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Is the game Guess Who? sexist? This girl wants to know why

A six-year-old is creating a major stir after she posed a simple question about Guess Who?, a guessing game that's been around for more than 30 years: Why do the number of men far outnumber the women?

"I think it's not fair to only have five girls in Guess Who and 19 boys," the girl said in a message to toy giant Hasbro, which sells the game. "It is not only boys who are important, girls are important too."

The girl, who lives in Ireland, wrote the message with the help of her mother, freelance journalist Jennifer O'Connell, who typed as the girl dictated the message. O'Connell posted the entire exchange on her blog.

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But the response they got from the company wasn't exactly what they were hoping for. Hasbro wrote in its reply that Guess Who? is "based on a numerical question" and that each of the characters share five of any given characteristics. The company said the game "is not weighted in favour of any particular character, male or female" and added that the game should "draw attention away from using gender or ethnicity as the focal point, and to concentrate on those things that we all have in common, rather than focus on our differences."

Does that sound like a reasonable explanation for the imbalance in gender?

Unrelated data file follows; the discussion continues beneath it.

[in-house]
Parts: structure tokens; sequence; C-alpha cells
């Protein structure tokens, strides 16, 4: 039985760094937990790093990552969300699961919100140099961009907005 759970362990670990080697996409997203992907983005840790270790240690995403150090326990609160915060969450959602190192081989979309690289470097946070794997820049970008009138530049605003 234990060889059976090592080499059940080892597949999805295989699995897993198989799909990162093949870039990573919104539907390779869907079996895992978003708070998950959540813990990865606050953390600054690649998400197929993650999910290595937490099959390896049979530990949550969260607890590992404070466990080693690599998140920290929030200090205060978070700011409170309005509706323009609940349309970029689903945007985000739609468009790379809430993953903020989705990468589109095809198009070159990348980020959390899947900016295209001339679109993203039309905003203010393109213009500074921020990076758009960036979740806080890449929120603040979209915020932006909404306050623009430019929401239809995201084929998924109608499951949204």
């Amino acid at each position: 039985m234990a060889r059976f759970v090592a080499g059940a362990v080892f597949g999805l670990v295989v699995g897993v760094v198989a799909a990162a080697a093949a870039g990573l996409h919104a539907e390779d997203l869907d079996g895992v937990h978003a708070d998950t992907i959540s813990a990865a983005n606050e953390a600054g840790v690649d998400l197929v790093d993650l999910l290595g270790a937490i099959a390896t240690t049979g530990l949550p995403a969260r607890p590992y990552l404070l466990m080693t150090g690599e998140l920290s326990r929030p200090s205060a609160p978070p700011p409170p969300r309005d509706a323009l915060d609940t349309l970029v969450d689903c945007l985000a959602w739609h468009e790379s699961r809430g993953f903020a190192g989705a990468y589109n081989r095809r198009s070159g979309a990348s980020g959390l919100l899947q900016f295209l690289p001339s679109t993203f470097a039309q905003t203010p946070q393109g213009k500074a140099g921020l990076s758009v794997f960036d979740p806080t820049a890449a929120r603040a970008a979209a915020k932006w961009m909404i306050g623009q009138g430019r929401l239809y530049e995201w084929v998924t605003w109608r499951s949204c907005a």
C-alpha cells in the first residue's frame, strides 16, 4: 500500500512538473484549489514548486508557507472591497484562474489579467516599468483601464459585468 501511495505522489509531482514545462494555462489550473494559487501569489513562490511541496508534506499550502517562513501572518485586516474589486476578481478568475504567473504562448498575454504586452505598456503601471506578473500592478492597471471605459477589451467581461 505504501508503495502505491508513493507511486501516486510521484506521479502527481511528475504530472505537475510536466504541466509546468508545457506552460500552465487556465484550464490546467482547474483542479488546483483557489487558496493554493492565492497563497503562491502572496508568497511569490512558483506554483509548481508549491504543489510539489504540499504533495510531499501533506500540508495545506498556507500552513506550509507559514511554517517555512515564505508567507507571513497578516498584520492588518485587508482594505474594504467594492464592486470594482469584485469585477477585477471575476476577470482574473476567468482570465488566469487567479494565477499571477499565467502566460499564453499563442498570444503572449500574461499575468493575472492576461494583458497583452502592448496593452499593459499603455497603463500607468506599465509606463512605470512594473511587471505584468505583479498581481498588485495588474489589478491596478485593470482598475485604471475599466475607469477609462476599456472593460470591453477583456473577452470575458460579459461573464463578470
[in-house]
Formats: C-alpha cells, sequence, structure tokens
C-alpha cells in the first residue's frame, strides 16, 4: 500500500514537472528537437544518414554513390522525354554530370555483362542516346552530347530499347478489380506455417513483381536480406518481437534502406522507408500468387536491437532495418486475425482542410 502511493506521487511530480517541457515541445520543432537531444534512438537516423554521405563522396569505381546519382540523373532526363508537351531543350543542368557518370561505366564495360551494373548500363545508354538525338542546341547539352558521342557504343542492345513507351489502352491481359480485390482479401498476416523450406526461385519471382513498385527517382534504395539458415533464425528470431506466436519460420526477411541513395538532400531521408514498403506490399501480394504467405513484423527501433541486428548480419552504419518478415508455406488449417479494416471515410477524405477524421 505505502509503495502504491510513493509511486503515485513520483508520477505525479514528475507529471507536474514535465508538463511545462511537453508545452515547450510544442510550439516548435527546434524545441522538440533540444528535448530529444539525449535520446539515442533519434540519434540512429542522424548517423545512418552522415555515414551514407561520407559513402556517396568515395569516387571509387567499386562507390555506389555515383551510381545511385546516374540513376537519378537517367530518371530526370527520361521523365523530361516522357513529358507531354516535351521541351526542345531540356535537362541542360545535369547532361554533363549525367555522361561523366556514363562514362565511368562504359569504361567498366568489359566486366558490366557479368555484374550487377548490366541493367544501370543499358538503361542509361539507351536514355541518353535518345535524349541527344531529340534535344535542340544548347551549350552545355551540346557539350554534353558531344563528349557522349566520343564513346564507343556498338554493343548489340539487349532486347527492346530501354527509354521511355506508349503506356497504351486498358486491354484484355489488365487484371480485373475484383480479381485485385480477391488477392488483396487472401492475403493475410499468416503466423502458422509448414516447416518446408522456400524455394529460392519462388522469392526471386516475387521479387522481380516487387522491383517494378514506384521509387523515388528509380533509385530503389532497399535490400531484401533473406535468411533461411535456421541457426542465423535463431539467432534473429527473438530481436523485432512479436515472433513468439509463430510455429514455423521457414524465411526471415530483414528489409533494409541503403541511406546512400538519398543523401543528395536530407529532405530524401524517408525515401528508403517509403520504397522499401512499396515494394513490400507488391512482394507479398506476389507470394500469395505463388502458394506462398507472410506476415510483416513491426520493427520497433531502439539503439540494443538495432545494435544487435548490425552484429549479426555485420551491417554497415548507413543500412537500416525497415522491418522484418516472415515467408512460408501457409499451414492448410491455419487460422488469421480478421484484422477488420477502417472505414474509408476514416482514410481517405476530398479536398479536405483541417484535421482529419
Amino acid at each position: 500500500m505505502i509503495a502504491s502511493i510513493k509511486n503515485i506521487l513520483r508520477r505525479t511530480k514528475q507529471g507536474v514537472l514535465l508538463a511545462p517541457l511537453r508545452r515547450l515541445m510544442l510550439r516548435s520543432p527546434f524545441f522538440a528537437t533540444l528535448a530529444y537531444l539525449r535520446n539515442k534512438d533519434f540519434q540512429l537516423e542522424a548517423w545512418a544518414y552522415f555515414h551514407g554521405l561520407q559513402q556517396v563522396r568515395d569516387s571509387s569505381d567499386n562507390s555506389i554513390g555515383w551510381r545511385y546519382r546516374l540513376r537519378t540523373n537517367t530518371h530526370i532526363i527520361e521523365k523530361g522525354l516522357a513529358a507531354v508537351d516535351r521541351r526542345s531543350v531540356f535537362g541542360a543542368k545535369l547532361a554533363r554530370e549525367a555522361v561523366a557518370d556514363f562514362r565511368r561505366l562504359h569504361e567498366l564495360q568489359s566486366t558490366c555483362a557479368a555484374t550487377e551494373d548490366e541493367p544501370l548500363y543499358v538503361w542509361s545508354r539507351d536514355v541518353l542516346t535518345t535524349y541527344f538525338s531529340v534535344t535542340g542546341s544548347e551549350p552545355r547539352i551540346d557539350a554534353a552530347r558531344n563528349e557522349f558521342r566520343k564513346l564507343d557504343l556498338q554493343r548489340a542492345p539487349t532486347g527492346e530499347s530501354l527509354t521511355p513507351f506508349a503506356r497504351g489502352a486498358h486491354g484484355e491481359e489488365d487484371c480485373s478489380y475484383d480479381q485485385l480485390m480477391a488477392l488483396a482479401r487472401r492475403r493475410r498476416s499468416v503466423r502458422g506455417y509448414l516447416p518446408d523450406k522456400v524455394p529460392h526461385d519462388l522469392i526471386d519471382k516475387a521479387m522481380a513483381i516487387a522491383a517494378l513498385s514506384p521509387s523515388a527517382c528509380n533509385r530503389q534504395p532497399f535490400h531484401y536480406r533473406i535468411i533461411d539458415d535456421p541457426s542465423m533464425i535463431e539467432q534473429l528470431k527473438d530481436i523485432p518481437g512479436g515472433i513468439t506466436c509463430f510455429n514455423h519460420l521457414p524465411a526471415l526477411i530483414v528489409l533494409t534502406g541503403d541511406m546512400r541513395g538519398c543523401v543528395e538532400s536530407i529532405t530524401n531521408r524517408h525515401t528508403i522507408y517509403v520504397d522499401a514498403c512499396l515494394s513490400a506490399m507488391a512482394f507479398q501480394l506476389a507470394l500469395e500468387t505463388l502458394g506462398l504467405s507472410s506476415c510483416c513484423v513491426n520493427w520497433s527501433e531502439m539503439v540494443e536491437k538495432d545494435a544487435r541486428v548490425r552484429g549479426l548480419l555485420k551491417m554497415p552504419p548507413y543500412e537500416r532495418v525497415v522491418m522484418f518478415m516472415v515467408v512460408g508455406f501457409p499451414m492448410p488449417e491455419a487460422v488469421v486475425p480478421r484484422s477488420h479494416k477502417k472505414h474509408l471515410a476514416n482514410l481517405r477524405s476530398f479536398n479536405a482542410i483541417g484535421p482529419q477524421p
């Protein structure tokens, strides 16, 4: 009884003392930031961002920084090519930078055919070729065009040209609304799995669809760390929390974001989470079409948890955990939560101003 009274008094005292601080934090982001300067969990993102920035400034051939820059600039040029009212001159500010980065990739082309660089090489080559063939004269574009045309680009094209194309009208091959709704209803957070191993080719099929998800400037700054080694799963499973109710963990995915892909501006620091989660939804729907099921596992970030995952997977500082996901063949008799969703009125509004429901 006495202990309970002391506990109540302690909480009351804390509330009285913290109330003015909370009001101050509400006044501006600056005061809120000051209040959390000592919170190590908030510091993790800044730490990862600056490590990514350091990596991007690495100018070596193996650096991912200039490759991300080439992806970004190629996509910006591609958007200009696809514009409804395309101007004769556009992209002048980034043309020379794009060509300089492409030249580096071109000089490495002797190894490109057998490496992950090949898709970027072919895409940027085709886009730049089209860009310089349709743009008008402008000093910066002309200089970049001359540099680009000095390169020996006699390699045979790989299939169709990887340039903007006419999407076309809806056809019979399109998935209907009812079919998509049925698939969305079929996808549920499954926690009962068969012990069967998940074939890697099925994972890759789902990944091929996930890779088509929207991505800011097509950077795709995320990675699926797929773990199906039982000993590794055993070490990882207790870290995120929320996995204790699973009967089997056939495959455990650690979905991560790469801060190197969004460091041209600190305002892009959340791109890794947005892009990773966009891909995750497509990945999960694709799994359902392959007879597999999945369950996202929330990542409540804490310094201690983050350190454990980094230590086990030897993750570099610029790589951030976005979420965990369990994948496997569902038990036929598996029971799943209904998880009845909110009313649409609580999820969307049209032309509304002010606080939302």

O'Connell didn't think so. She wrote her own reply to the company taking them to task for a vague response that didn't address the real issue.

She told Hasbro her daughter is "no clearer" as to why so few females are featured on Guess Who? and that its response has "left her more confused than before."

O'Connell said its explanation didn't even make sense to her and that it failed to answer the fundamental question of why the female gender is regarded as a " 'characteristic' while the male gender is not?' "

In a second reply that appears to be about as helpful as the first, Hasbro said that boys and girls have the "same chance of winning the game" regardless of what characters are featured in the game itself.

Perhaps that explanation would have come as a relief had O'Connell's daughter complained that game was designed to favour male winners. But all she wanted to know was why the company has produced a game that is unbalanced in its representation of men and women.

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It seems she and her mother may be waiting a while for an answer to that question.

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